The reunion between momma and calf was remarkable; she seemed to greet the calf, as if checking him over.
Once all the wild ones were on the right side of the fence, they trotted back into the forest with the rutting bull bringing up the rear.
We never did see a grizzly bear in this area. Just two weeks earlier a woman was injured in an attacked at this location by a grizzly that was protecting its food source – the carcass of a cow. Her partner was able to drive the bear off by using bear spray. Five days before that another woman was attacked by a bear as she was walking her dog at a nearby fishing access point. Luckily the old lab barked so ferociously, the bear left and the woman survived with head wounds (requiring staples in her scalp) and some bruising. It was never determined if the bear was a grizzly or an American black bear. Grizzly bears are not known to prey upon humans; they are most dangerous when protecting young or food. Black bears are believed to consider humans as prey. If hiking or hunting trips are planned for wilderness areas, bear spray is highly recommended, and effective. To view a slideshow of our two weeks of photography click this link: http://www.terrysteelenaturephotography.com/yellowstone-national-park-2017/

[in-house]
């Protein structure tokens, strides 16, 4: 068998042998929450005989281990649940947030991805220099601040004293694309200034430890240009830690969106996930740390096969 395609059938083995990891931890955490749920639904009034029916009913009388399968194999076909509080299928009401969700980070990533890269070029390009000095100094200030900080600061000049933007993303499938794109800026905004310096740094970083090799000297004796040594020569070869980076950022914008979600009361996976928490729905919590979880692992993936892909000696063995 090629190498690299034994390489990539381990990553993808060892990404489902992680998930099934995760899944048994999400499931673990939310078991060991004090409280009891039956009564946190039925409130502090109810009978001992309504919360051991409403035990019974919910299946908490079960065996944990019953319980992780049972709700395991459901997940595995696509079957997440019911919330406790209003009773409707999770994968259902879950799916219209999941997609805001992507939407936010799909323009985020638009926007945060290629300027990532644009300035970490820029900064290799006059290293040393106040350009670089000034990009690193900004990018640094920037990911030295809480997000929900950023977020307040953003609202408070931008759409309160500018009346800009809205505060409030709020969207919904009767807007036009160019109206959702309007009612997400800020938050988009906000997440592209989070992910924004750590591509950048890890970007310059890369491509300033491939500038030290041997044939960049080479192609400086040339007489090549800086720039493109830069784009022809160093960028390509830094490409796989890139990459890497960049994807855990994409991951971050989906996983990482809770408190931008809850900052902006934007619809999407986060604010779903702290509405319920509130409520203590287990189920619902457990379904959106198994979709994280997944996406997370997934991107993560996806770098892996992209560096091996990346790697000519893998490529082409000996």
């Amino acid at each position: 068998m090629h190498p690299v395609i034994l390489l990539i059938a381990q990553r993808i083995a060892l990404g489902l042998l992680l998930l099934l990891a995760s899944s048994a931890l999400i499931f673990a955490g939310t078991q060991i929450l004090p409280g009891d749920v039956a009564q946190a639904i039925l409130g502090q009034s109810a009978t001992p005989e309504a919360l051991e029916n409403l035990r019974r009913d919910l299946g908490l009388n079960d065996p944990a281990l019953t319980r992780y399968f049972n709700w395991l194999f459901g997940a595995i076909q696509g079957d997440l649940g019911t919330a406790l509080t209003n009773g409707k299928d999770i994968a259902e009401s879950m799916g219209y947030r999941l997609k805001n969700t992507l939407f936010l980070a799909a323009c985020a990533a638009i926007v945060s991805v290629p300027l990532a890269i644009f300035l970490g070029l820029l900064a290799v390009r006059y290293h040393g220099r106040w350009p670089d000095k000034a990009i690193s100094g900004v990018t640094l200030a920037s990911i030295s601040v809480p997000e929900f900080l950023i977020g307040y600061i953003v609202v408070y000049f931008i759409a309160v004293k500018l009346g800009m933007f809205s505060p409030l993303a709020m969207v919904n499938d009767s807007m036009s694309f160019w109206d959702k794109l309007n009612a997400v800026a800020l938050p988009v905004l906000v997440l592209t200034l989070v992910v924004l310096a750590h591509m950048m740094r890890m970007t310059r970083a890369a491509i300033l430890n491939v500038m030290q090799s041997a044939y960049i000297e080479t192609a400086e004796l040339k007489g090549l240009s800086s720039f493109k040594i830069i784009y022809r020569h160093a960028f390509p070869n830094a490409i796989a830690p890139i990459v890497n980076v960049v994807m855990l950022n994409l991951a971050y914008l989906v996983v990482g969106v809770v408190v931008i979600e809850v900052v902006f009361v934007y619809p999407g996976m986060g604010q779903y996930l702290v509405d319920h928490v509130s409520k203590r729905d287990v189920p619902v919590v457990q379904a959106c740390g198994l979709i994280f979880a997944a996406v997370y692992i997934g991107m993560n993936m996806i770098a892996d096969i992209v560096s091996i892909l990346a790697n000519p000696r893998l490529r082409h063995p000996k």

(Of the four subspecies of moose in North America, this Shiras (pronounced “shy’-rahs”) bull of the Rocky Mountains in the US and southern Canada is smaller antlered than the big ones of Alaska, the northwestern moose of parts of Canada to northern Minnesota-Michigan, or the eastern moose. Still, Shiras are big – reaching more than 750 lbs. This bull was good sized for a Shiras. The largest of them control harems, while others search out lone females. That seemed to be the case here. The population of Shira moose is in a slight down trend. It is believed that this trend is the result of reintroducing wolf populations more than hunting which is heavily regulated. Encountering barbed-wire fences in traditional grazing zones can’t be healthy for young moose either.)